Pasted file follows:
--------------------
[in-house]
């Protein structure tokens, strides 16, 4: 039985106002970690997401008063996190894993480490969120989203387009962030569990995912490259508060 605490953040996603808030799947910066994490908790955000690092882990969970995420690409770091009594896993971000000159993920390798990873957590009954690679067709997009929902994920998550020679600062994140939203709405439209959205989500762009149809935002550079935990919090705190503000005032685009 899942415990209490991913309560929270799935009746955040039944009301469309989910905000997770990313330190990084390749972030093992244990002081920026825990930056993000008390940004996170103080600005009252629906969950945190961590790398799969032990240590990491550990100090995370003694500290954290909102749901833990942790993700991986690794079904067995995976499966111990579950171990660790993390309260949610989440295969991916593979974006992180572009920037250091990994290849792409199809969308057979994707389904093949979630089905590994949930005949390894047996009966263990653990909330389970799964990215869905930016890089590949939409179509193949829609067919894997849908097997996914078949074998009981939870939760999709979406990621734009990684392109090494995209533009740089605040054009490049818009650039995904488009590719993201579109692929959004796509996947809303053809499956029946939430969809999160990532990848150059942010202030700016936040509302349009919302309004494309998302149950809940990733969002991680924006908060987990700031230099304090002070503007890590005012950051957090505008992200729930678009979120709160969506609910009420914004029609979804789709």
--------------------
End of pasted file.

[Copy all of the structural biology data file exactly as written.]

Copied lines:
[in-house]
């Protein structure tokens, strides 16, 4: 039985106002970690997401008063996190894993480490969120989203387009962030569990995912490259508060 605490953040996603808030799947910066994490908790955000690092882990969970995420690409770091009594896993971000000159993920390798990873957590009954690679067709997009929902994920998550020679600062994140939203709405439209959205989500762009149809935002550079935990919090705190503000005032685009 899942415990209490991913309560929270799935009746955040039944009301469309989910905000997770990313330190990084390749972030093992244990002081920026825990930056993000008390940004996170103080600005009252629906969950945190961590790398799969032990240590990491550990100090995370003694500290954290909102749901833990942790993700991986690794079904067995995976499966111990579950171990660790993390309260949610989440295969991916593979974006992180572009920037250091990994290849792409199809969308057979994707389904093949979630089905590994949930005949390894047996009966263990653990909330389970799964990215869905930016890089590949939409179509193949829609067919894997849908097997996914078949074998009981939870939760999709979406990621734009990684392109090494995209533009740089605040054009490049818009650039995904488009590719993201579109692929959004796509996947809303053809499956029946939430969809999160990532990848150059942010202030700016936040509302349009919302309004494309998302149950809940990733969002991680924006908060987990700031230099304090002070503007890590005012950051957090505008992200729930678009979120709160969506609910009420914004029609979804789709």